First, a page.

Thursday, 23 February 2012

Louboutin on women and shoes

"When a woman buys shoes, she takes them out of the box and looks at herself in the mirror. But she isn't really looking at the shoes - she's looking at herself. If she likes herself, then she likes the shoes. A man is a fetishist: He polishes his shoes, appreciates the finish, wants to preserve them for a long time. A woman doesn't care about this. She isn't pround of having a shoe for 10 years. It's a natural feminine instinct to accessorize. A naked woman in heels is a beautiful thing. A naked man in shoes looks like a fool."

Thus spoke Christian Louboutin in the March issue of Marie Claire. As much as I'd like to claim that Louboutin is completely wrong, I'm not confident I can. Surely gender stereotypes are often misguided and used as marketing tools: women are supposed to buy "frivolous" pretty things, and men "smart" things like electronics  and cars. I think we can safely say that those stereotypes are a little foolish: we probably all know people whose consumer-habits are either smart or problematic, and gender is hardly ever the defining factor once you start taking things apart. But when it comes to my own history with shoes, I hate to admit that I think I know what Louboutin is talking about. I've been there countless of times, looking at myself in the mirror, wearing a new pair of shoes, loving the way they made me feel about myself. And I also recognise that a lot of it has to do with my gender.

However, I strongly disagree with Louboutin that women's attitudes toward shoes are about some kind of god-given feminine instinct, a natural order of sorts. When I say that my shoe-life has its roots in my gender, I'm talking about the way I learned to be a woman. As I was growing up, I saw my mother in fancy high heels. She had a good (but not huge) collection of beautifully made Italian shoes, and according to my mother, her mother had a truly enviable collection of shoes back in the day. I also witnessed my stepfather obsessively polishing his shoes in the weekends; he would only buy a new pair of shoes after the old pair broke. That's what I saw, and that's how gender stereotypes are made: through observation and learning. These days there is something that can be said about the the Sex and the City-mentality. If our own mothers don't live up to the stereotype of the shoe-craving woman, we always have Carrie Bradshaw and her friends to fall back on. We do what we see other women do - even if the women we see are fictional.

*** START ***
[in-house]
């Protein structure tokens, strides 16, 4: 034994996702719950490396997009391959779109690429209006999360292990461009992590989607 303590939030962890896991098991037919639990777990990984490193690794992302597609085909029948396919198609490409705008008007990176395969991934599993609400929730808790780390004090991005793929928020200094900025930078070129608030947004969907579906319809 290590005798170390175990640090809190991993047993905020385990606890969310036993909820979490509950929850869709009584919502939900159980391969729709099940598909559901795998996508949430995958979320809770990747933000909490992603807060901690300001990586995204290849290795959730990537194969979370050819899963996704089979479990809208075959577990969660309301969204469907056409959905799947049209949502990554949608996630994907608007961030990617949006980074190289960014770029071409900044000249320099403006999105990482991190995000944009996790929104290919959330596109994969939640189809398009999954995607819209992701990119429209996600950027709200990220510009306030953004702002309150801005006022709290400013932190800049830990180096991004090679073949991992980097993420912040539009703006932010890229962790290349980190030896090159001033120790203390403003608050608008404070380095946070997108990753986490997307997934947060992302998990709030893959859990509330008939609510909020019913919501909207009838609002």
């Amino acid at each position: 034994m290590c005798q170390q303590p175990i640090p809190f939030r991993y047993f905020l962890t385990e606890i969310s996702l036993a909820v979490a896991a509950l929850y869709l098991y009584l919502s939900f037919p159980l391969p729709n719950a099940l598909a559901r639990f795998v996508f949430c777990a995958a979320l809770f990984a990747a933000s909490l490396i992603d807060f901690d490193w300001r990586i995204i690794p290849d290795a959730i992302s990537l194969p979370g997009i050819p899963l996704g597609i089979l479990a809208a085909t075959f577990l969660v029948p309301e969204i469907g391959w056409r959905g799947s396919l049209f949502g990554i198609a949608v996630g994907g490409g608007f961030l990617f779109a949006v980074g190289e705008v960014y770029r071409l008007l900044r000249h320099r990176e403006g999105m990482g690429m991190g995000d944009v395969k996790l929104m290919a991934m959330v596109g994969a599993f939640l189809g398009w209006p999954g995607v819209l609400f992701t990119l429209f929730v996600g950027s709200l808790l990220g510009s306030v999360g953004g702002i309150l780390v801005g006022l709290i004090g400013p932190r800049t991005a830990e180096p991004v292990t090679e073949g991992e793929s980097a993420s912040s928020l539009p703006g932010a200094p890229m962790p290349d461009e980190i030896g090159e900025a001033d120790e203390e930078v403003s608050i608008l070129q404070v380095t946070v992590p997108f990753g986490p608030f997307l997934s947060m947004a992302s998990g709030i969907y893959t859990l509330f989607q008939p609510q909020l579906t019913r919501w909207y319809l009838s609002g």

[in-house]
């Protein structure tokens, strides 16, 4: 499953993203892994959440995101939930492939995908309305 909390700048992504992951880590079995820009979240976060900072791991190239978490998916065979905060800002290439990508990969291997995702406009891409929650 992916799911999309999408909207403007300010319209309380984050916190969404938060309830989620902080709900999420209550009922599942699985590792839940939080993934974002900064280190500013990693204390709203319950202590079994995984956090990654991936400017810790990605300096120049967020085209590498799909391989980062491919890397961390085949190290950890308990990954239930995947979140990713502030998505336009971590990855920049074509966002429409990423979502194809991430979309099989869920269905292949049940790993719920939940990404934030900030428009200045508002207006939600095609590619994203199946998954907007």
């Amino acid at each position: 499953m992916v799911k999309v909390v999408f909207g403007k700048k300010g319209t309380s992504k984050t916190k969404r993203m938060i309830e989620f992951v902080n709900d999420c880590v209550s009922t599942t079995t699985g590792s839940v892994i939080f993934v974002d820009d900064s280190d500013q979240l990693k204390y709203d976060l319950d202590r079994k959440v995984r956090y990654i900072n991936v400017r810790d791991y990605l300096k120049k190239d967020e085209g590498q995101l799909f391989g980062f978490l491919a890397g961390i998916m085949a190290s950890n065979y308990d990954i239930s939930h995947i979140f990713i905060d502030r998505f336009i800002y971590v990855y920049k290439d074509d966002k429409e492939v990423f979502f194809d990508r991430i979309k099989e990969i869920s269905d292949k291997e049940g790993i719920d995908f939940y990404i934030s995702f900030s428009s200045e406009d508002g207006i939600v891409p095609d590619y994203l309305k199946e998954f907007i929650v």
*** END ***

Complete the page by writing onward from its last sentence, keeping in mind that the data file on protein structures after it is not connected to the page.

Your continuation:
But back to Louboutin and his "feminine instinct to accessorize". It is just too easy to fall back on the assumption that the way women learn to connect with shoes has its roots in the biological make-up of us as representatives of our gender. To portray the woman as the natural peacock is pure nonsense. We can look at the history of costumes and take note of the fact that men, especially the wealthy, wore high heels from the 16th century to the 18th, and their attire used to be just as flashy, if not flashier, than women's. Why men eventually abandoned their fascination with shoes and high heels and women did not - to be honest, I haven't read enough about the topic to know. But I think it's safe to say that "natural instinct to accessorize" is not the reason. As for why Louboutin would claim that it is, well, that's how shoes are sold. But funnily enough, he also goes to say that he hates "the idea of natural". So I guess if women's natural instinct is to accessorize and to keep buying shoes... and the very natural he just talked about is somehow not desirable in his eyes... I would claim that Louboutin just doesn't know what the heck he is talking about. Anything to sell more shoes to women who don't really need them, right?


stephanie said...

Love this post!

Eline said...

Yeah his opinion is pretty misguided and confused at best.

I agree with you on the re: women learn to be women and do womanly things like loving high heels or whatever. On ne naît pas femme, on le devient.

But I have to interject: a man wearing high heels naked would look just as good as a woman wearing high heels naked, and again a woman wearing simple saddle shoes naked might look a little silly because that's not our/a popularized idea of a fetish.

Teeny said...

I'll admit I am not a shoe collector. I like to wear shoes that I like...but I don't think of them alone as being "pretty" - they either go with what i'm wearing and flatter or suit the outfit or they don't. Just because he is famous, and famous for adorning famously beautiful women with beautiful accessories doesn't mean he isn't being a dick. Sorry. But that was my first thought upon reading his little paragraph...something along the line of "what a d*ck"